The Alias Re-Watch continues. Read Part 1 here.
Alias: Season 4
Season 4 was a return to form for Alias after its uneven third season. The writers devised a set-up to unite the main cast in a logical way. Early on, Season 4 avoided the more complicated facets of the series. Instead, it focused on entertaining Missions of the Week and the emotional tangle among the main characters. As the Season went on, the writers began pulling in elements from prior seasons, building to a strong finale that paid off a lot of lingering plot points and even rehabilitated some of Season 3’s more questionable decisions.
Melissa George was long gone and David Anders was no longer a regular (though he’d turn up in a couple episodes). Mia Maestro was promoted to a full-timer and was a strong presence in the core group. Sydney and Nadia’s sisterly bond proved to be an interesting development for the series and the Syd/Vaughn relationship got back on track (in spite of the failed romance Jennifer Garner and Michael Vartan had conducted offscreen). Acclaimed actress Sonia Braga appeared in several episodes as Elena Derevko, Irina’s eldest and deadliest sibling who had some lethal designs for her nieces. Also turning up in a few episodes was the kickass Angela Bassett as a no-nonsense CIA Director.
Maestro and Braga’s casting did create some ethnic confusion for fans. Both actresses are Latino, but were playing characters that were Caucasian. Which wasn’t a problem in and of itself; both had a flexible enough look to allow them to play different ethnicities. But then Alias based them in Argentina, had them speak Spanish and basically presented them as Latino. It was a confusing production choice that created dissonance for viewers. Fortunately the performances were good enough to overcome it and Elena would be a catalyzing presence for the Season’s end game.
“Authorized Personnel Only, Parts 1 and 2”: Alias rebooted itself yet again. Sydney, Jack, Dixon and Vaughn all were recruited for a new CIA black ops team, APO. The leader was none other than Sloane, who’d once again wormed his way into the CIA’s good graces. Sydney was keeping Vaughn at arms’ length and was outright hostile to Jack after what she learned in the Season 3 finale. Sydney needed info from Nadia to catch the terrorist the team was chasing. While the sisters had a nice reunion and Nadia shared what she knew, she declined to get involved. Sydney and Jack’s tense field assignment required APO to recruit Marshall. When things went awry for Sydney, Nadia took an active role. Sydney prevailed, of course, and learned some significant info that ameliorated her anger toward Jack, but also forced her to keep a secret from Nadia, who joined APO. This was a smart re-set for Alias. Finding a reason to put all the regulars together was a good story move (only Weiss was left out initially and he’d join before long). Also a good call was focusing on “Missions of the Week” and backing off from complicated conspiracy stories. With a complex group dynamic and some first rate action sequences, Alias was fun again.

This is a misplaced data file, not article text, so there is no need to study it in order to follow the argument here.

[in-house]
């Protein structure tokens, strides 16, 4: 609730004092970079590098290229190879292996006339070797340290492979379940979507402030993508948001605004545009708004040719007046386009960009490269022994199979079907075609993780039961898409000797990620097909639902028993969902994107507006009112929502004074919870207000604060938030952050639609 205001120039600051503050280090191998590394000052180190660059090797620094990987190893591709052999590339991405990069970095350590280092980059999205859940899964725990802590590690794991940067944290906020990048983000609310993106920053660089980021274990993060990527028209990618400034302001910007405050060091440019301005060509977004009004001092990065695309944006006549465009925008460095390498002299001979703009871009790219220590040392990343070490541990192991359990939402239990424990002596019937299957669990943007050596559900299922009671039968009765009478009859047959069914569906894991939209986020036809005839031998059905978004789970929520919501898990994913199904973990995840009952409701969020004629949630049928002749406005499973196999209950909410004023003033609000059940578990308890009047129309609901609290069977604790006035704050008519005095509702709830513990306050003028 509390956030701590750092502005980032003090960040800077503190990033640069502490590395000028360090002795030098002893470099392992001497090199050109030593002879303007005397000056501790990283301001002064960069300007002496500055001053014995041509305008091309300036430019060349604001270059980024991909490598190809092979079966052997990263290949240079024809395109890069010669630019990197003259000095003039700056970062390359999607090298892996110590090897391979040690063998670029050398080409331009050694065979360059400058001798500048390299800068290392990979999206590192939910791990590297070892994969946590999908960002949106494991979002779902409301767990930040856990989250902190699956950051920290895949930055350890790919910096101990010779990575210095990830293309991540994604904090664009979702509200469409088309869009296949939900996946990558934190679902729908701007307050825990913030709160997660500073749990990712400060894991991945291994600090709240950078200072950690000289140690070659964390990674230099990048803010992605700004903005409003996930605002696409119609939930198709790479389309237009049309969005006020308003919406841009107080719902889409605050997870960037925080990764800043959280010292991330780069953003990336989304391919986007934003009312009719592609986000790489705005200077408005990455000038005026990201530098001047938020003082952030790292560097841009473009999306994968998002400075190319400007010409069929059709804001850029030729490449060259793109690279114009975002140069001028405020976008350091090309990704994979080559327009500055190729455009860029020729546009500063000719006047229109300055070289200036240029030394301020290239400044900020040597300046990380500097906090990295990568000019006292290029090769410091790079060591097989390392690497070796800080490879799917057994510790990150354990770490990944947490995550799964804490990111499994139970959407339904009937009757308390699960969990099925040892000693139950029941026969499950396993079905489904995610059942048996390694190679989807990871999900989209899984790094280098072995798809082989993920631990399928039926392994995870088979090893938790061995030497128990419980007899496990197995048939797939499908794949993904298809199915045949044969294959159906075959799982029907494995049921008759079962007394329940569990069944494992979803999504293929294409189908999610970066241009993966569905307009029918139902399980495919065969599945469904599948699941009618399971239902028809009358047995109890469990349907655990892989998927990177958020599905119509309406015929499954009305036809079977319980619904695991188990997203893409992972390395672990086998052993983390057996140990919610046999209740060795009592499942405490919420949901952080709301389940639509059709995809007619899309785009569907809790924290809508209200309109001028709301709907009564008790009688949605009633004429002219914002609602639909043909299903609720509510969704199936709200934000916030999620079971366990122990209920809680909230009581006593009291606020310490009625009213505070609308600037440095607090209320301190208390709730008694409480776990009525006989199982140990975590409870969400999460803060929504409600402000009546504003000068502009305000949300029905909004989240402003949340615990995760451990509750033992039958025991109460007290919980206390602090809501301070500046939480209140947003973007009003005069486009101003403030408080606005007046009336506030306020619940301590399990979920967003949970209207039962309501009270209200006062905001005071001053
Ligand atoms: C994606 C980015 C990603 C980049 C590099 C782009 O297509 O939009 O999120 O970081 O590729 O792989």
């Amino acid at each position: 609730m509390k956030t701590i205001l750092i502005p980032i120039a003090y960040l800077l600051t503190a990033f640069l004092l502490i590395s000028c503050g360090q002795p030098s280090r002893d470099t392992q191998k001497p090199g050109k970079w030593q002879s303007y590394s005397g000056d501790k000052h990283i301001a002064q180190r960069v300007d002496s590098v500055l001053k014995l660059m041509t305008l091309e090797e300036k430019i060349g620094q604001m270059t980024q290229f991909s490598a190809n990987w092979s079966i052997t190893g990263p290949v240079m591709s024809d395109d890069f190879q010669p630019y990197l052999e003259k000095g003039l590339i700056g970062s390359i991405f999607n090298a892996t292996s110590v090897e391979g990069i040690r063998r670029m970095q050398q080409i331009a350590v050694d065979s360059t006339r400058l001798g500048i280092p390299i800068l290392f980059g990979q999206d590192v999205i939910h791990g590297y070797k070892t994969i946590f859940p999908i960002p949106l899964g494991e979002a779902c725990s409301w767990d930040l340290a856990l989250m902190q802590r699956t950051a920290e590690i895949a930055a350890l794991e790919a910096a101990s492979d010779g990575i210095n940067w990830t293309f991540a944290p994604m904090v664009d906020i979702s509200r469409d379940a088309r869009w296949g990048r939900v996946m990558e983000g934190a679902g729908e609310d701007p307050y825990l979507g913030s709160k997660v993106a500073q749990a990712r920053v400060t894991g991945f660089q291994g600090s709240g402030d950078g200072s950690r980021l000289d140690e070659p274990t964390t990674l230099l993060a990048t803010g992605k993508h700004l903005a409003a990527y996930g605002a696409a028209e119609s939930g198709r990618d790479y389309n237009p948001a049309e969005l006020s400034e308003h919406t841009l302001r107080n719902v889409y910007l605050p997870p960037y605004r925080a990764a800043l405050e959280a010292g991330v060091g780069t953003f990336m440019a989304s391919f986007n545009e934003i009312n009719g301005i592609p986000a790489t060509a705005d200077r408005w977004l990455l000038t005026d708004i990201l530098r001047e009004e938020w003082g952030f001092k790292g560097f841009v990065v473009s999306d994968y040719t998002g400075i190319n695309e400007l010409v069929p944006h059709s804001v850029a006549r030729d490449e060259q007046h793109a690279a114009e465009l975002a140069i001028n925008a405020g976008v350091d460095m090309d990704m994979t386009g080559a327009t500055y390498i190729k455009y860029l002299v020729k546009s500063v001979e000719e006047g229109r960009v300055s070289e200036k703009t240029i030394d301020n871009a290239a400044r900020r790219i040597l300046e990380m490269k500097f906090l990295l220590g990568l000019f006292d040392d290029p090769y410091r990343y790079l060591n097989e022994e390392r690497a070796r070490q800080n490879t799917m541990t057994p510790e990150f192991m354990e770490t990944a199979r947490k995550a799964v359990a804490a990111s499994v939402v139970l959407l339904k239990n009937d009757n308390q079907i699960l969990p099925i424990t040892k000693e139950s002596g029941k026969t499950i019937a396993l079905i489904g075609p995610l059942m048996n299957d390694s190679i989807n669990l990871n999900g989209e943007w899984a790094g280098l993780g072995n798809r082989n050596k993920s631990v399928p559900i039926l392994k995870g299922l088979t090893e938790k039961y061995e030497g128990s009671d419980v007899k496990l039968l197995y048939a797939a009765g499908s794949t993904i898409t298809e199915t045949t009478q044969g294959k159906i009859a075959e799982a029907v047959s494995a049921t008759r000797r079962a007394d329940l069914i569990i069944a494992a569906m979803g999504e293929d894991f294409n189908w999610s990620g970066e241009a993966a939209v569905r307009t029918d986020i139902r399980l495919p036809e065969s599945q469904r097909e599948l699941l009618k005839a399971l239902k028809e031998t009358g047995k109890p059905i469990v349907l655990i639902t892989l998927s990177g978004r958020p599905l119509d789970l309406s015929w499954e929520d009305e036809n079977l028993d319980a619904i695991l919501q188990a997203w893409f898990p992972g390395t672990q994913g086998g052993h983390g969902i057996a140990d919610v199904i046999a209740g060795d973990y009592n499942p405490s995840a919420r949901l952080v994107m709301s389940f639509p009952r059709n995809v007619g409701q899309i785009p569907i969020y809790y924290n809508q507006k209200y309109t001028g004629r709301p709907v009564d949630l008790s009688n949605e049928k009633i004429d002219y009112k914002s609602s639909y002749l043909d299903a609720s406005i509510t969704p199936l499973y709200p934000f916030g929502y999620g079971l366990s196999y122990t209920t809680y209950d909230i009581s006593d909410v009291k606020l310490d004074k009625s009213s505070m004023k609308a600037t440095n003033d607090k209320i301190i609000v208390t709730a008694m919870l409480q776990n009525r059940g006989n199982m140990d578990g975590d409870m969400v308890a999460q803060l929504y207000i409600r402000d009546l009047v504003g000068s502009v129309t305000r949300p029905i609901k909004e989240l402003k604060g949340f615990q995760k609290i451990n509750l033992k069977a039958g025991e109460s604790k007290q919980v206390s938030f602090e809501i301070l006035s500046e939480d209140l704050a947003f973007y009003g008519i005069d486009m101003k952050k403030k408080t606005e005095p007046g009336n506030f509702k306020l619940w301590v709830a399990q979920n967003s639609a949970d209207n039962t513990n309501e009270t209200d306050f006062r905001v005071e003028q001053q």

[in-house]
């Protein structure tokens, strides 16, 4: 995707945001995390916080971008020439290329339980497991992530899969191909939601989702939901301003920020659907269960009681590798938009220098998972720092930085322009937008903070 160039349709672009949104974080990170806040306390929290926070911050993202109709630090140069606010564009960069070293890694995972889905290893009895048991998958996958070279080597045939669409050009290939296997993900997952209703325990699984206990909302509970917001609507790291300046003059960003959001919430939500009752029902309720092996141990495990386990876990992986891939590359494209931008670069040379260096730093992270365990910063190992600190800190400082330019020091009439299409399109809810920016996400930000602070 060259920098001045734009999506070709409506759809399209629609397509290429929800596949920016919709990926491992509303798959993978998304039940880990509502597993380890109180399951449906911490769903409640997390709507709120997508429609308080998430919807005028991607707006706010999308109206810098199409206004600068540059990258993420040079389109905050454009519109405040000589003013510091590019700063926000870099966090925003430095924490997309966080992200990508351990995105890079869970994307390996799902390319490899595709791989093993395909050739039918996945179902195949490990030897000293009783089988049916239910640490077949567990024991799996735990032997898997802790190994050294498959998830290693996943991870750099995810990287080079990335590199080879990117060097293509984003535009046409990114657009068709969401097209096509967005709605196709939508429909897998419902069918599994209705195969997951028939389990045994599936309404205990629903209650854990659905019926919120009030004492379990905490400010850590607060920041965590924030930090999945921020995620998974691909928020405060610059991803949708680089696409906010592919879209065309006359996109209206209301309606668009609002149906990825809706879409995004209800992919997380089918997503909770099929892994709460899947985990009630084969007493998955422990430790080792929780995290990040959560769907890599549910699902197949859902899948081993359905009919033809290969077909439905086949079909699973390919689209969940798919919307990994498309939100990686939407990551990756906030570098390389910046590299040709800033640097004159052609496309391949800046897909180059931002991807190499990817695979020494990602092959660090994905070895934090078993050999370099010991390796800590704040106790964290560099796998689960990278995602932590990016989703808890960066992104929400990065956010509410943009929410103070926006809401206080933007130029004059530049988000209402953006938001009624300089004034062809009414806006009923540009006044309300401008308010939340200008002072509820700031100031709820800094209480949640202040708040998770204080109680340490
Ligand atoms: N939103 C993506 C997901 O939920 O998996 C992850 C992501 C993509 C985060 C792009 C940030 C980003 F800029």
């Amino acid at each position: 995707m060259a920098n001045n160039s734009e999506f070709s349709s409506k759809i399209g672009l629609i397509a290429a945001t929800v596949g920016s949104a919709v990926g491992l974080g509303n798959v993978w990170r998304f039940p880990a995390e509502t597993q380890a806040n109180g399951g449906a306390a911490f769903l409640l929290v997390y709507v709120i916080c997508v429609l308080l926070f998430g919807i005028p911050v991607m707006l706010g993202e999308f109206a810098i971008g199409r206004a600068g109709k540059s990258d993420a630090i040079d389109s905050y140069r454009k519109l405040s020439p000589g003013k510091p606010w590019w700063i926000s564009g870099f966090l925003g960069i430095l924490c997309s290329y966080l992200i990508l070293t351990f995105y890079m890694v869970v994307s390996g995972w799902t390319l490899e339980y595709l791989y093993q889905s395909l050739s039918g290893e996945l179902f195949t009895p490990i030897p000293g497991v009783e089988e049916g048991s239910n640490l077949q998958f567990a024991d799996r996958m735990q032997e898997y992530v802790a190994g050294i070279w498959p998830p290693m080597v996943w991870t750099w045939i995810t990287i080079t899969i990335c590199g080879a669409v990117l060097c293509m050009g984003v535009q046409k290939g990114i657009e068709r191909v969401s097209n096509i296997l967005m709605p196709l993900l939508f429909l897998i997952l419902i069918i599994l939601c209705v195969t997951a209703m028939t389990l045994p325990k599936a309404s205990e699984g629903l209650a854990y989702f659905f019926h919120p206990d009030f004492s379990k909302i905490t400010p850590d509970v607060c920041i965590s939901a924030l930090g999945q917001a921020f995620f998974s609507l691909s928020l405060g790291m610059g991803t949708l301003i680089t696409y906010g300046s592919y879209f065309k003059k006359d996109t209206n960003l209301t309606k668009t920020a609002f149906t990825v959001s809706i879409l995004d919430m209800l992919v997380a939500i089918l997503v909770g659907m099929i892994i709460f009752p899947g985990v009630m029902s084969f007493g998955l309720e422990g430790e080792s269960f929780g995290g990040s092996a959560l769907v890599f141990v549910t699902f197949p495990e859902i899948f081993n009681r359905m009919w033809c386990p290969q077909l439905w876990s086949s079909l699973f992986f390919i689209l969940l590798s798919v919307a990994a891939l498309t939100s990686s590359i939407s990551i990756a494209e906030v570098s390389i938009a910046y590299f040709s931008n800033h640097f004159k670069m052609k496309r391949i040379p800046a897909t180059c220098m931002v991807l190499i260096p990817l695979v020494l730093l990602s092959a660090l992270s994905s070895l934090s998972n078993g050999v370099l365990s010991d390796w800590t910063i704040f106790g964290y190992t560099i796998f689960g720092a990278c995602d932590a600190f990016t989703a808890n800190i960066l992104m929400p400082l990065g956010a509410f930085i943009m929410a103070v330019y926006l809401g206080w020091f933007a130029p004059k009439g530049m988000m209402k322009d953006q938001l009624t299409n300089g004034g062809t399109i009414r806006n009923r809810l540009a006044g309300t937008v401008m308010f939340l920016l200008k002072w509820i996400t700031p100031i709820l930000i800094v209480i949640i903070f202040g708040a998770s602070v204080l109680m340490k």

“Echoes”: Anna Espinosa returned and kidnapped Nadia to force Sydney to steal a high tech bomb for her. APO turned to Sark for info on the terrorists who hired Anna, bringing Vaughn and Sark face-to-face. Sydney rescued Nadia, but Anna’s return implicated a Rambaldi prophecy that threatened to pit the sisters against one another. Sark remained as slippery as ever in the hunt for terrorists. But it was Nadia who was critically injured after she and Sydney went after Anna. “Echoes” was an effective way for Alias to use its history and mythology to tell a story that wasn’t mired in obsessive continuity. Sark was always a good jolt of energy and Anna’s return was also welcome. The family drama inherent in the APO set-up was well-handled and the show made good use of Vaughn’s lingering PTSD over Lauren.
“A Man of His Word”: With Nadia in a coma, APO needed Sark to find Anna’s employers. The ghoulish price of his cooperation resulted in an especially tense moment for Vaughn. Anna tried to eliminate Nadia for something she’d learned, forcing Syd and Vaughn to take Sark into the field. After a nightclub shoot-out left Sark in Anna’s hands, Jack jeopardized Nadia’s recovery to get the info she’d learned before her shooting. A wild confrontation in Venice led to one of Sark’s ever unpredictable turns and a brutal Sydney/Anna showdown. Capped with a tense Jack/Sloane scene, it added up to a compelling, exciting installment.
“The Index”: The theft of a trove of encrypted blackmail material had Dixon convinced that Sloane was using the CIA to re-start the Alliance. A conflicted Sydney agreed to help Dixon, jeopardizing her relationship with Nadia. Vaughn’s visit to his dying uncle led him to a diary suggesting his father might still be alive. A cat-and-mouse gambit with Sloane took a twist that put Jack in serious jeopardy. This was another installment that made excellent use of the show’s past in a sensible, streamlined way with maximum emotional impact. Sloane and his goals remained an enigma, while Jack and Sloane’s uneasy alliance showed signs of strain. It was also an excellent use of the show’s twisted family dynamic, resulting in some strong Sydney/Nadia scenes.